So it's NaNoWriMo month...
... and as usual, I'm super, super behind. I had all these delusions of catching up on my TBR list and reading and getting all my laundry caught up and trying this new pie recipe and finishing up editing THE FOREST'S SON (which is now, like, six months behind, but I promise the changes I'm making will be worth the wait!)
But then I was watching this ongoing conversation on Twitter that featured Courtney Milan -- who's a bestselling author and overall badass, if you aren't familiar with her work -- talking about street teams.
Let me tell you, I had way more to say than I could fit into 140 characters at a pop. Because the whole concept of street teams leads into another weird topic, which is what I like to call "sekret skwirrel clubs."
I'm sure a lot of you are part of these: locked Live Journal communities. Private Yahoo Groups. Private Facebook pages. Member-only Goodreads Groups.
I've been online a long time. I'm older than the hills. And the one thing I know for certain is that the more you say "Don't talk about Fight Club," people are going to talk about Fight Club.
Street teams often utilize these sorts of groups, as do cliques. As do organizations. Some of them are good, and makes sense. Some of them don't. What NONE of them are, however, is secure.
Please read that again. NONE OF THESE GROUPS ARE SECURE. EVER.
If you've been following the Ellora's Cave v. Dear Author lawsuit (and again, if not, go Google yourself some Courtney Milan, because she has an excellent breakdown), you'll notice something there:
Some of the evidence Dear Author had to support the post in question was forwarded from a closed mailing list. Or group.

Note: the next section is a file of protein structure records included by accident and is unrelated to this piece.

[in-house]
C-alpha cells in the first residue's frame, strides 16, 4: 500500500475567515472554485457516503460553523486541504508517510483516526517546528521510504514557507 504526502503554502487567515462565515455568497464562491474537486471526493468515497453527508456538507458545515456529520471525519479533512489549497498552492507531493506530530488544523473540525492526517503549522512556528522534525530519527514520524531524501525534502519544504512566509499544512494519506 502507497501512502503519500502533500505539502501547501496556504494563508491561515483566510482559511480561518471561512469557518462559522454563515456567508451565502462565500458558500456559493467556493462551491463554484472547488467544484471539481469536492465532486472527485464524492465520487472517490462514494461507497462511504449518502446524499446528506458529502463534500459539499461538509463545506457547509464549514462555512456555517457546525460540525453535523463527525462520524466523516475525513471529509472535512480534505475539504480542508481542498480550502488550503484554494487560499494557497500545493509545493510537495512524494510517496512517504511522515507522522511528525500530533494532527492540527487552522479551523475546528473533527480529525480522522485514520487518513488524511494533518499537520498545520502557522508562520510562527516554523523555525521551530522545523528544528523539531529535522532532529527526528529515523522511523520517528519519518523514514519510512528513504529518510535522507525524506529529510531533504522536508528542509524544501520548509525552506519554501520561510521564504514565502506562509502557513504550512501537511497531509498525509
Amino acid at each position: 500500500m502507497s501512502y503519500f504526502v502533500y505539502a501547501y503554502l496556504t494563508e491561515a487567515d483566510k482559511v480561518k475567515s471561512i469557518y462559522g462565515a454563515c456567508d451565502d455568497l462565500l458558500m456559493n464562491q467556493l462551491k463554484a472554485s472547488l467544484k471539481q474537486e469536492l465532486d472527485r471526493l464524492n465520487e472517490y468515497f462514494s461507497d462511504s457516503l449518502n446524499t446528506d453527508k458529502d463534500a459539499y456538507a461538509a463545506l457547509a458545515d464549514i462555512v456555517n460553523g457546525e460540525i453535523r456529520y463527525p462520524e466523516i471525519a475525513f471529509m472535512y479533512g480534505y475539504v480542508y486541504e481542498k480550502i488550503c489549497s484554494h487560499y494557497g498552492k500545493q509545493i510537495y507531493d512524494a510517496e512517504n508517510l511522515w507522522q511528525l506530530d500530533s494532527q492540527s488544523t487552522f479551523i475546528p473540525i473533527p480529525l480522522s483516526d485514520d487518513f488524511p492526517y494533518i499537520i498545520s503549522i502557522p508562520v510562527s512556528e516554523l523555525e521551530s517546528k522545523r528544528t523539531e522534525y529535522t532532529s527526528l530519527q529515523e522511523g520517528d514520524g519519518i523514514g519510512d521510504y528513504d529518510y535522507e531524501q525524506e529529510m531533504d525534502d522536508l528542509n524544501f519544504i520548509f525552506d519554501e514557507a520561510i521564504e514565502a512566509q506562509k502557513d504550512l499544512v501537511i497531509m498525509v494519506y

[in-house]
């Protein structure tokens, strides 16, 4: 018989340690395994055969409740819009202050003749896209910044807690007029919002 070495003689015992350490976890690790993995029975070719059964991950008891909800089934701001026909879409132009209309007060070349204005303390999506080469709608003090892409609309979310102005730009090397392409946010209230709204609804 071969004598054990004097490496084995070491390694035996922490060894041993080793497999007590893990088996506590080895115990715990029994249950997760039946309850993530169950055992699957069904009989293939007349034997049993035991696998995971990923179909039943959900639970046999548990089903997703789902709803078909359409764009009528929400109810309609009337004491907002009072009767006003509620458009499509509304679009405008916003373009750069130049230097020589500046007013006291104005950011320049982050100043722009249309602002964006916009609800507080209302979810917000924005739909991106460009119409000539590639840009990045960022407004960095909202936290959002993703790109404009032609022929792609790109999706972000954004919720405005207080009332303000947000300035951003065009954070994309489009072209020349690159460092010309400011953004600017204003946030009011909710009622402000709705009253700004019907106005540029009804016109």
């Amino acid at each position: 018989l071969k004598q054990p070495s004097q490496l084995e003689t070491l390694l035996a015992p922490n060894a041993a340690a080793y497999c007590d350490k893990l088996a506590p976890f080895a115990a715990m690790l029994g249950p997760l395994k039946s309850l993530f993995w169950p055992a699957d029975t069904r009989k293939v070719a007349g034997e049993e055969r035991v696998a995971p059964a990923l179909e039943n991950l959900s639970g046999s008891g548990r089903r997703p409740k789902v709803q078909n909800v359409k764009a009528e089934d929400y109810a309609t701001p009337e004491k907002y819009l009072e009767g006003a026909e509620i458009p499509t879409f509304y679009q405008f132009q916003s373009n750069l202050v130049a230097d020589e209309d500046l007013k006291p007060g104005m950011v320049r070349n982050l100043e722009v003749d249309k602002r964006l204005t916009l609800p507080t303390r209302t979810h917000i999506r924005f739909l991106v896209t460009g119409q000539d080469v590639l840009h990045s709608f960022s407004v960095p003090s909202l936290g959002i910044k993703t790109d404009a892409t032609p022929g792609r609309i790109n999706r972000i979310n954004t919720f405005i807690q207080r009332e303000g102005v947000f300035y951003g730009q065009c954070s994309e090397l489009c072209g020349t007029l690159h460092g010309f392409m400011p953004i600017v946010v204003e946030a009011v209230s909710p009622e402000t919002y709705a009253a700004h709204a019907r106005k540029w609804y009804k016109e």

ANYTHING you put into words online has the potential to be leaked. Twitter DMs have been exposed. People will have friends--or even spies--in your closed groups. Even instructions to never forward information get forwarded. You can't trust that what you are putting out there in secret isn't going to get out somehow.
Now, how does this lead back to street teams? As Ms. Milan pointed out, street teams aren't always avid fans. They are folks you are essentially bribing to do marketing for you. That seems harsh, but it's true: these are people who want early access or special things that others don't have.
Now, read what I said about about the sekrit skwirrel groups and think about that for a second.
These are people who are not your employees, who may not be superfans, to whom you are giving exclusive things to. Don't talk about Fight Club, right?
Closed groups, exclusive memberships, group-only mailing lists are only as secure as the people in them, and you don't usually know all those people. You may not even know half of them. And some you may not even be aware are there, because they don't ever post or contribute. But they're still there.
When you say "Don't talk about Fight Club," people are ALWAYS going to talk about it. So my recommendation is to think long and hard about what you're posting or sharing or giving away... and how big you want your Fight Club to end up once it's out of your control.